Yukihiro Matsumoto
まつもと ゆきひろ
松本 行弘
Yukihiro Matsumoto at the ACM International Collegiate Programming Contest in Tokyo, 14 March 2007
Born (1965-04-14) 14 April 1965 (age 59)
Other namesMatz
Alma materUniversity of Tsukuba (BS)
Shimane University (PhD candidate)
Occupation(s)Computer scientist, programmer, author
Known forRuby
Matsumoto giving the keynote speech at EuRuKo 2011
Matsumoto accepting an award from the Free Software Foundation (founder Richard Stallman, right) in 2012

Yukihiro Matsumoto (まつもとゆきひろ, Matsumoto Yukihiro, born 14 April 1965), also known as Matz, is a Japanese computer scientist and software programmer best known as the chief designer of the Ruby programming language and its original reference implementation, Matz's Ruby Interpreter (MRI). His demeanor has brought about a motto in the Ruby community: "Matz is nice and so we are nice," commonly abbreviated as MINASWAN.

As of 2011, Matsumoto is the Chief Architect of Ruby at Heroku, an online cloud platform-as-a-service in San Francisco. He is a fellow of the Rakuten Institute of Technology, a research and development organization within Rakuten Group, Inc. He was appointed to the role of technical advisor for VASILY, Inc. starting in June 2014.[1]

Early life

Born in Osaka Prefecture, Japan, he was raised in Tottori from the age of four. According to an interview conducted by Japan Inc., he was a self-taught programmer until the end of high school.[2] He graduated with an information science degree from University of Tsukuba where he was a member of Ikuo Nakata's research lab on programming languages and compilers.


He works for the Japanese open source company Netlab.jp. Matsumoto is known as one of the open-source evangelists in Japan. He has released several open source products, including cmail, the Emacs-based mail user agent, written entirely in Emacs Lisp. Ruby is his first piece of software that became known outside Japan.[3]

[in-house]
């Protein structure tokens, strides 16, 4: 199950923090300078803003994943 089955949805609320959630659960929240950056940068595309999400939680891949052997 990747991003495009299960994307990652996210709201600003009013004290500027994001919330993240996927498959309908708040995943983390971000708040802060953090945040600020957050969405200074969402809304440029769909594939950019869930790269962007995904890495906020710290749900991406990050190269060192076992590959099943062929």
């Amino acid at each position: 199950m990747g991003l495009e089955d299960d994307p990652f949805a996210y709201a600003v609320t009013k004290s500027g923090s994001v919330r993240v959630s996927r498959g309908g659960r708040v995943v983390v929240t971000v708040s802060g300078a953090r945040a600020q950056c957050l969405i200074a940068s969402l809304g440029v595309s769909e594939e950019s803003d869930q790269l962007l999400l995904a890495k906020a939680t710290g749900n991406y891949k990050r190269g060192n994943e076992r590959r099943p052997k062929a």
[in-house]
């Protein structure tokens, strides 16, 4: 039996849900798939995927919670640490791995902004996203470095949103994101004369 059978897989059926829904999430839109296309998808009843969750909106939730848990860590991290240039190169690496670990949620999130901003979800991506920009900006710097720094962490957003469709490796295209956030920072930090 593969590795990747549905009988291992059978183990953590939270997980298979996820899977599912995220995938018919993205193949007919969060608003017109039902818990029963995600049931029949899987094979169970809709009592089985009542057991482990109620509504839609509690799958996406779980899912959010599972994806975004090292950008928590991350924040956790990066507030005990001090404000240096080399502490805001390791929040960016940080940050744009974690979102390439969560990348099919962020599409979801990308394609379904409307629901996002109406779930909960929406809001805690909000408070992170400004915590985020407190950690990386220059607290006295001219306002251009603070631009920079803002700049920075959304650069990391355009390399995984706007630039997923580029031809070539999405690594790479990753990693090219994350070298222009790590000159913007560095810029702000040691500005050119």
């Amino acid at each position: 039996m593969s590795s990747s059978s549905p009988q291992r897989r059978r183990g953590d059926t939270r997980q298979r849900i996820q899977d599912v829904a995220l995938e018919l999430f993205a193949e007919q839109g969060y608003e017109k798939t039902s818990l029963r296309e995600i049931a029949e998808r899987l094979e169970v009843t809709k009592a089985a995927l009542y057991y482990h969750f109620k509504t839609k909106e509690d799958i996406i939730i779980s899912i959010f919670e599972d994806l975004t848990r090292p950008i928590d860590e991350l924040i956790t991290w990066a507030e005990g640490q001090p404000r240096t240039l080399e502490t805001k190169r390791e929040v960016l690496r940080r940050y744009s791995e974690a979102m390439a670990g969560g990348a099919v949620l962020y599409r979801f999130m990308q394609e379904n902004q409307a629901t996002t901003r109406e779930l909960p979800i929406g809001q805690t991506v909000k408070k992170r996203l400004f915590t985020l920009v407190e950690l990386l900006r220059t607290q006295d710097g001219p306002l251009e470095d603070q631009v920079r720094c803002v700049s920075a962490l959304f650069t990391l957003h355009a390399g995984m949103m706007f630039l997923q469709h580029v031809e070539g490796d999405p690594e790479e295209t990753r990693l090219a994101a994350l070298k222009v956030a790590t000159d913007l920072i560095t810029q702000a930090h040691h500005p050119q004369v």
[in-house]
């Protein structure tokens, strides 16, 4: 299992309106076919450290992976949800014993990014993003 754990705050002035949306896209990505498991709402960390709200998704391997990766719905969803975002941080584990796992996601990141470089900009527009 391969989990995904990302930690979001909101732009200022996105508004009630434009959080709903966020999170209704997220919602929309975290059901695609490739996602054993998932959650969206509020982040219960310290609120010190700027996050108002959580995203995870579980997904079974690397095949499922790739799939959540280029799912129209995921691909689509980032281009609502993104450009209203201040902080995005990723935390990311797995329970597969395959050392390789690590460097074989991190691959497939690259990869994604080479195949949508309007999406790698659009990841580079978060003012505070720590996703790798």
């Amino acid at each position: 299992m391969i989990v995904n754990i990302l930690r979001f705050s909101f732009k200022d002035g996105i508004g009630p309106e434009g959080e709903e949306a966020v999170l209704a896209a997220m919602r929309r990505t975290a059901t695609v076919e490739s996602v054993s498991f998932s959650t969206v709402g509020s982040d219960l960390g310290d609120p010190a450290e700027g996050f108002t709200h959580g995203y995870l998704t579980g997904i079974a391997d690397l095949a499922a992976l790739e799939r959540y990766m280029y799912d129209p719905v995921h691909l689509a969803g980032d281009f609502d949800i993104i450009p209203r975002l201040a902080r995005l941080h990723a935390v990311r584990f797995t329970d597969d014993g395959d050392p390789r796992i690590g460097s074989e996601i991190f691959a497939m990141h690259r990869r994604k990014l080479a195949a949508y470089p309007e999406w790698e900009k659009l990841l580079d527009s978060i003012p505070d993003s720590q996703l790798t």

Matsumoto released the first version of the Ruby programming language on 21 December 1995.[4][5] He still leads the development of the language's reference implementation, MRI (Matz's Ruby Interpreter).


In April 2012, Matsumoto open sourced his work on a new implementation of Ruby called mruby.[6][7] It is a minimal implementation based on his virtual machine, ritevm, and is designed to allow software developers to embed Ruby in other programs while keeping memory footprint small and performance optimized.


In December 2014, Matsumoto open sourced his work on a new scripting language called streem, a concurrent language based on a programming model similar to shell, with influences from Ruby, Erlang, and other functional programming languages.[8]

Treasure Data

Matsumoto has been listed as an investor for Treasure Data; many of the company's programs such as Fluentd use Ruby as their primary language.[9]

Written works


Matsumoto received the 2011 Award for the Advancement of Free Software from the Free Software Foundation (FSF) at the 2012 LibrePlanet conference at the University of Massachusetts Boston in Boston.[10]

Personal life

Matsumoto is married and has four children. He is a member of the Church of Jesus Christ of Latter-day Saints,[11] having performed standard missionary service and become a counselor in the bishopric in his church ward.[12]

See also


  1. ^ "PRESSRELEASE – 株式会社VASILY(ヴァシリー)". vasily.jp.
  2. ^ "The Man Who Gave Us Ruby". japaninc.com.
  3. ^ "Yukihiro Matsumoto". O’Reilly. 1 February 2013.
  4. ^ More archeolinguistics: unearthing proto-Ruby Archived 6 November 2015 at the Wayback Machine
  5. ^ "[ruby-talk:00382] Re: history of ruby". nagaokaut.ac.jp.
  6. ^ "mruby: Lightweight Ruby". 2 November 2017 – via GitHub.
  7. ^ Matt Aimonetti. "mruby and MobiRuby – Matt Aimonetti". aimonetti.net.
  8. ^ "matz/streem". GitHub.
  9. ^ "Company – Treasure Data". Archived from the original on 3 May 2015. Retrieved 1 January 2022.
  10. ^ "2011 Free Software Awards announced". Free Software Foundation. 26 March 2012.
  11. ^ "Hi I'm まつもとゆきひろ (Matsumoto "Matz" Yukihiro)". mormon.org. Retrieved 12 October 2018. I am a computer programmer. I designed a programming language called 'Ruby.' I am a Mormon.
  12. ^ "Colloquium--Yukihiro Matsumoto". BYU. Retrieved 9 November 2017.